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Conscience, Morality, and Freedom

Tue, November 12, 2019   |   Author: Peter Vogel   |   Volume 26    Issue 45 | Share: Facebook | Twitter   

Should you have to violate your conscience to do your job? If the answer is, “get a different job if it conflicts with your morality”. That response might be good enough for some, but it’s not a responsible answer given some facts on the ground.

Right now, if someone who has a moral objection to euthanasia decided to become a doctor and practice in Ontario, he or she would have think seriously about the long-term implications. Doctors in Ontario must give an effective referral for procedures that they can’t or don’t want to do. For instance, if one of their patients requests to be euthanized, the doctor is legally required to refer him or her to another doctor who will euthanize them (if certain conditions are met). This means that the doctor with the moral objection becomes complicit in a procedure to which he or she is opposed. This situation discourages certain people from becoming doctors. It also means that those who were already doctors have had the rules change, though their moral compass has not.

That is the bad news. The good news is that there is movement in the Province of Alberta to push back in the opposite direction. Dan Williams, a ‘backbencher,’ has put forward a Private Member’s Bill (Bill 207 PDF) to protect the conscience rights of doctors allowing them to refuse to participate in procedures to which they have a moral objection.

This bill is already facing serious opposition in the media; the “right to access” is being pitted against the freedom of conscience that doctors ought to have.

Let’s think about the big picture for a minute; medical procedures are not like fast-food service where you can order a hamburger without the meat, or without the bun, or however you want it. Doctors are dealing with real people, and have an obligation to look after the long-term needs of the patients, not just their immediate wishes. For instance, someone in excruciating pain after an injury might demand to be killed to be ‘put out of their misery’ but a doctor must not do that. They have a duty to care and preserve life.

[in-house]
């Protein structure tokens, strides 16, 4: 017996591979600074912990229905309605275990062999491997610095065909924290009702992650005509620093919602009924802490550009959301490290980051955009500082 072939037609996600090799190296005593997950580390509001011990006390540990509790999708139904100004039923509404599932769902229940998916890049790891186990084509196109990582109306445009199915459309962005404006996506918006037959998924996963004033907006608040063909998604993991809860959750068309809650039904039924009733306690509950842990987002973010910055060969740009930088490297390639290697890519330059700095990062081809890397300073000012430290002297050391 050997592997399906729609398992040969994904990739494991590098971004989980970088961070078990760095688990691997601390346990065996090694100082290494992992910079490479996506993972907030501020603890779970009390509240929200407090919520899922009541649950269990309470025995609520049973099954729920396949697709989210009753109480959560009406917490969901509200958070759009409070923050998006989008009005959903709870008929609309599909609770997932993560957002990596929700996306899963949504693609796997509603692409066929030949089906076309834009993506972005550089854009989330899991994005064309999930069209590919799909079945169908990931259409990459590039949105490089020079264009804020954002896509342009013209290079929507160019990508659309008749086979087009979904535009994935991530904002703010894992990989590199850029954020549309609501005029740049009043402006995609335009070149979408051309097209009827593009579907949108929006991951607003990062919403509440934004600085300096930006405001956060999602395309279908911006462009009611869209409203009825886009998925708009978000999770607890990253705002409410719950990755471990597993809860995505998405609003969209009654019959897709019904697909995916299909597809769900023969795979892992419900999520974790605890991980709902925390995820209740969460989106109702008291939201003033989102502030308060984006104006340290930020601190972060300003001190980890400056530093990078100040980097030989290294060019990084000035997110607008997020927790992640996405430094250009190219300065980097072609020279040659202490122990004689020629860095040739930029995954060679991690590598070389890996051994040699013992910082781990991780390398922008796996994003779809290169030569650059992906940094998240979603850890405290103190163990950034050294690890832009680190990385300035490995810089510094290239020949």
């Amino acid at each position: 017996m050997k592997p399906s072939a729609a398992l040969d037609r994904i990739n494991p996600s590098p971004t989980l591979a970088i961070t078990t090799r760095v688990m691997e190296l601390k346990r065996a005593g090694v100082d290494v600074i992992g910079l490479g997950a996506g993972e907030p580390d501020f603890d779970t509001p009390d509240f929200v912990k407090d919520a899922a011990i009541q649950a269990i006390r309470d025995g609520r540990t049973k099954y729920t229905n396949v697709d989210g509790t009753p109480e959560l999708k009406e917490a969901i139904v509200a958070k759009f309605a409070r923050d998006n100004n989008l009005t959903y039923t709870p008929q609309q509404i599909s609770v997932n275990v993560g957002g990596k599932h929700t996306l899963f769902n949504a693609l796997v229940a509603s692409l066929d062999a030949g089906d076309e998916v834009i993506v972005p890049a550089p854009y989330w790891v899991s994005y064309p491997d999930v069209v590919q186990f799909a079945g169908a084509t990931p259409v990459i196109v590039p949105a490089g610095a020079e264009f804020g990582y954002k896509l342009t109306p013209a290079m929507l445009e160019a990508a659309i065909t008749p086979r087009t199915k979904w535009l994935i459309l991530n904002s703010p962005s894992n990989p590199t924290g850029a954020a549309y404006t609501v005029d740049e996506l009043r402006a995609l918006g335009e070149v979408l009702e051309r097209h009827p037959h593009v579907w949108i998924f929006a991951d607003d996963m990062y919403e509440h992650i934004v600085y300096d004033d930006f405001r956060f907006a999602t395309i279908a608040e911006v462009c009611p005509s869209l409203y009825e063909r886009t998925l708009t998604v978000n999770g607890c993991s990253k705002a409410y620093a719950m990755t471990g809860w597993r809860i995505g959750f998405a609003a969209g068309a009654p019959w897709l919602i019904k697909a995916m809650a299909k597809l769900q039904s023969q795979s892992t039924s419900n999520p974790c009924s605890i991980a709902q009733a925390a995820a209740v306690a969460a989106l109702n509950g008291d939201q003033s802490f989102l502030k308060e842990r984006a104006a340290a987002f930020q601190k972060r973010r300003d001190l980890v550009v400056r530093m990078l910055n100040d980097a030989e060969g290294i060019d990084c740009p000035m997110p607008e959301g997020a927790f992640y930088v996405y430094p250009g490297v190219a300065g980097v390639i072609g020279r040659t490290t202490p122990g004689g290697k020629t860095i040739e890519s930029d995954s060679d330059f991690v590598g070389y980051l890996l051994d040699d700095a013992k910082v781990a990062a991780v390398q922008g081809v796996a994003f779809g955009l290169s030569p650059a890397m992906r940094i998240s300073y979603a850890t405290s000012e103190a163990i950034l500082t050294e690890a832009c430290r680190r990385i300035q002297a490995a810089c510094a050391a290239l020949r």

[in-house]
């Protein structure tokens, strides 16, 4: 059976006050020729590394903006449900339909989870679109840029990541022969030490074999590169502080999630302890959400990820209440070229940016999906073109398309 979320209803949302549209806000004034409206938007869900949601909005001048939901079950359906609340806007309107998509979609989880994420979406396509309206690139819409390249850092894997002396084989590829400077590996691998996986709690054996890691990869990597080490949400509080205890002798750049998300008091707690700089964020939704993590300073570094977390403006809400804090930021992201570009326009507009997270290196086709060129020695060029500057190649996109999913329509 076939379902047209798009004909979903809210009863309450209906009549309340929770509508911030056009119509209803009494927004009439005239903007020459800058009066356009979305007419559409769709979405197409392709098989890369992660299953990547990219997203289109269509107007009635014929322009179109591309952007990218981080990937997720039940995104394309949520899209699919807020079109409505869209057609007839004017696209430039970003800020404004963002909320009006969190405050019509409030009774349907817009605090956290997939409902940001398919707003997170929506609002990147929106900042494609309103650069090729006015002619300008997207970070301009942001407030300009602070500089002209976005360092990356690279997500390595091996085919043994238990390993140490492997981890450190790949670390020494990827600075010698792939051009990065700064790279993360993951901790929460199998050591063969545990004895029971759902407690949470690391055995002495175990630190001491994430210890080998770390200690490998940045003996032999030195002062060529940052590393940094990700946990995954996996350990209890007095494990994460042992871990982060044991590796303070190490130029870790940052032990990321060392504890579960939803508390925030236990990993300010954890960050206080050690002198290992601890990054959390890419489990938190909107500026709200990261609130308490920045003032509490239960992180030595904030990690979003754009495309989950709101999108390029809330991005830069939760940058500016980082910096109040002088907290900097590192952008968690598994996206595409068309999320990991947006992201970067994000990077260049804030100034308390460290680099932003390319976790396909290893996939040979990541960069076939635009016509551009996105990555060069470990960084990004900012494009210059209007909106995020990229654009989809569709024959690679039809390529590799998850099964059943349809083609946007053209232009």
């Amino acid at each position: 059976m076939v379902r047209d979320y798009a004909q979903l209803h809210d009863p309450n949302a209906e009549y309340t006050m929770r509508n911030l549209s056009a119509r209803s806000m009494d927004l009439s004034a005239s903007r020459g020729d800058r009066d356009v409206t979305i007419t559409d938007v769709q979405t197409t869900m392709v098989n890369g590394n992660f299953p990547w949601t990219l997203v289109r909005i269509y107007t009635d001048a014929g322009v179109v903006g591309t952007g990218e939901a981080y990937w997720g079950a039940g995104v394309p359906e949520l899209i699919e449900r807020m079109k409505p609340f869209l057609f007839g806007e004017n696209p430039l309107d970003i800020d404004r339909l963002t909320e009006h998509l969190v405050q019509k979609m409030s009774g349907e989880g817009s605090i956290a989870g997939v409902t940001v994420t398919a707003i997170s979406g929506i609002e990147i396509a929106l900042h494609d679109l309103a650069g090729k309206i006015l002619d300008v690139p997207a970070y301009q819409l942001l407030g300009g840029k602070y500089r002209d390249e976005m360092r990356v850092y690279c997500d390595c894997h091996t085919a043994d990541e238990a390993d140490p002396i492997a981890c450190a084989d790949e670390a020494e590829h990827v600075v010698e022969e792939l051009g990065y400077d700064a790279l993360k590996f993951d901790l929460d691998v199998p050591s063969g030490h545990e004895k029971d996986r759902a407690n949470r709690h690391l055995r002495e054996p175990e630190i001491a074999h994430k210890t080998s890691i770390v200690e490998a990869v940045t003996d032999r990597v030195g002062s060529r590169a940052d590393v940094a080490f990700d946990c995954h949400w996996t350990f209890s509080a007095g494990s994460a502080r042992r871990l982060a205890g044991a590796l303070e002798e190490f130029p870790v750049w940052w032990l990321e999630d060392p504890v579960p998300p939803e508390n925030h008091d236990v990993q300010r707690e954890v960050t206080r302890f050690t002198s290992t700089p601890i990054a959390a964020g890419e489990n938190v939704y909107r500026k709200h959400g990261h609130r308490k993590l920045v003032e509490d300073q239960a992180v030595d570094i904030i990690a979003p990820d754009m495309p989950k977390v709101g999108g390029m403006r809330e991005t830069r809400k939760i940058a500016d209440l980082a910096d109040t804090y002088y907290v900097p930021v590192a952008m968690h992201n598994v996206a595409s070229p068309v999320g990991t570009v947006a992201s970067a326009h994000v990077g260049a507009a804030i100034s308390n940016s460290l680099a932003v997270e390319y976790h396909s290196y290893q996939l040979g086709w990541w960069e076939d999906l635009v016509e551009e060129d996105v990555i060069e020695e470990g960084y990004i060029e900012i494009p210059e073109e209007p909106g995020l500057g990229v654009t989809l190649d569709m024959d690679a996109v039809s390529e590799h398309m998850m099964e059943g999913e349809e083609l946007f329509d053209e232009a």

We have just remembered the sacrifices made by our armed forces to preserve our freedom. Let’s also remember that, in Canada, there was a role for those who consciously objected to killing, even in battle. They still served their country in various non-combat and non-military roles. Surely this example from our history should cause some to see that conscientious objection is an important Canadian freedom.

Let’s not have to say a few years from now, “first they came for the doctors (and other medical personnel), but I wasn’t a doctor, so I didn’t speak up, then they came for….” Speak up now. Speak up for the rights of doctors. Speak out against the morally repugnant medical procedures such as assisted suicide and abortion that are creating this situation in the first place.

Also, call for fellow citizens (and politicians) to support the reinstatement of the Hippocratic Oath, which affirmed: “I will neither give a deadly drug to anybody who asked for it, nor will I make a suggestion to this effect. Similarly I will not give to a woman an abortive remedy. In purity and holiness I will guard my life and my art.”

We are not only against what is wrong, we are for what is good — and freedom of conscience is a good and necessary freedom. Pray that Alberta will lead the way with comprehensive conscientious protection legislation, and that more provinces will follow (Note: Manitoba already has protections in place for medical personnel who refuse to refer for euthanasia but has no similar protections in regard to abortion). Lives will be saved and Canadians with moral scruples will again be able to enter the medical profession without fear.

What other federal political party in Canada stands for freedom of conscience? If you believe this freedom is important, please join CHP and get involved for the good of Canada!

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